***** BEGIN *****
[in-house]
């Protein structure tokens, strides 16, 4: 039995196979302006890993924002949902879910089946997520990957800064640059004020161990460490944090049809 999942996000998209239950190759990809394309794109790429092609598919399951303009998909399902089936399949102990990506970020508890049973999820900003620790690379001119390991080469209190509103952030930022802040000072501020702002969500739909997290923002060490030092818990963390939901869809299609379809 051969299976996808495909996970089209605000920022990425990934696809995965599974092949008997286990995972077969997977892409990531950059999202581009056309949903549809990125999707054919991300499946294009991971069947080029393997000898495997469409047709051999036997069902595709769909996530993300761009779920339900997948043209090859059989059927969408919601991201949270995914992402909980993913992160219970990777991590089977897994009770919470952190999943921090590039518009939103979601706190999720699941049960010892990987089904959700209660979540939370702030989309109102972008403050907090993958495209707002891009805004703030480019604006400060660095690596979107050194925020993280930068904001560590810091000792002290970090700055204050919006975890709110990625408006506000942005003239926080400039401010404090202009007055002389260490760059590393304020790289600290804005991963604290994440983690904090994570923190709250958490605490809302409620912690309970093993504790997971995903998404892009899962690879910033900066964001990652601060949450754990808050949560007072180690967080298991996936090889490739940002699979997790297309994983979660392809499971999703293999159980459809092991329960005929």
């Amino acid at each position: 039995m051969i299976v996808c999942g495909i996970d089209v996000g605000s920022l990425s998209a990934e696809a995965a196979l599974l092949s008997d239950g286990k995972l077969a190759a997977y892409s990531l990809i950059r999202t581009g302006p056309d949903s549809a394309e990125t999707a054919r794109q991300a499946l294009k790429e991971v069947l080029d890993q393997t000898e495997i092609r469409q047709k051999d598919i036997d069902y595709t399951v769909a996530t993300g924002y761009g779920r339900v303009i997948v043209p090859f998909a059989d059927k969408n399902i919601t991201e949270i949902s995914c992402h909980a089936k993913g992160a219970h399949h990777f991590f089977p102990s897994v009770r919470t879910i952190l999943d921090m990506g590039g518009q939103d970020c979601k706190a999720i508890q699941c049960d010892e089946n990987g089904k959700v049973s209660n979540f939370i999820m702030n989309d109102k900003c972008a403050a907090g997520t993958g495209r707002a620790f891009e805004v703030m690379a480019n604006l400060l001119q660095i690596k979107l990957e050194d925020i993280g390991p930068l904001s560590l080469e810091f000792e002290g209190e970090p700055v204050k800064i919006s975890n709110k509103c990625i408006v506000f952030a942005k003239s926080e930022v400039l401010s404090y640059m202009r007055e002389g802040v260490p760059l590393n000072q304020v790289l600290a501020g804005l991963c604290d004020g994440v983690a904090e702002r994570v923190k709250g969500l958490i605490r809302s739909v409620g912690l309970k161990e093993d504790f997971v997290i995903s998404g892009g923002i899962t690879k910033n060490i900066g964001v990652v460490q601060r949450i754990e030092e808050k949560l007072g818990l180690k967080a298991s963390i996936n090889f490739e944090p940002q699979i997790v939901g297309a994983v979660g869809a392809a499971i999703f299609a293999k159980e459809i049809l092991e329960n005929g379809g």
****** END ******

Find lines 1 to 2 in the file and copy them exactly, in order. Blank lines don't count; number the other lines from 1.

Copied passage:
[in-house]
């Protein structure tokens, strides 16, 4: 039995196979302006890993924002949902879910089946997520990957800064640059004020161990460490944090049809 999942996000998209239950190759990809394309794109790429092609598919399951303009998909399902089936399949102990990506970020508890049973999820900003620790690379001119390991080469209190509103952030930022802040000072501020702002969500739909997290923002060490030092818990963390939901869809299609379809 051969299976996808495909996970089209605000920022990425990934696809995965599974092949008997286990995972077969997977892409990531950059999202581009056309949903549809990125999707054919991300499946294009991971069947080029393997000898495997469409047709051999036997069902595709769909996530993300761009779920339900997948043209090859059989059927969408919601991201949270995914992402909980993913992160219970990777991590089977897994009770919470952190999943921090590039518009939103979601706190999720699941049960010892990987089904959700209660979540939370702030989309109102972008403050907090993958495209707002891009805004703030480019604006400060660095690596979107050194925020993280930068904001560590810091000792002290970090700055204050919006975890709110990625408006506000942005003239926080400039401010404090202009007055002389260490760059590393304020790289600290804005991963604290994440983690904090994570923190709250958490605490809302409620912690309970093993504790997971995903998404892009899962690879910033900066964001990652601060949450754990808050949560007072180690967080298991996936090889490739940002699979997790297309994983979660392809499971999703293999159980459809092991329960005929």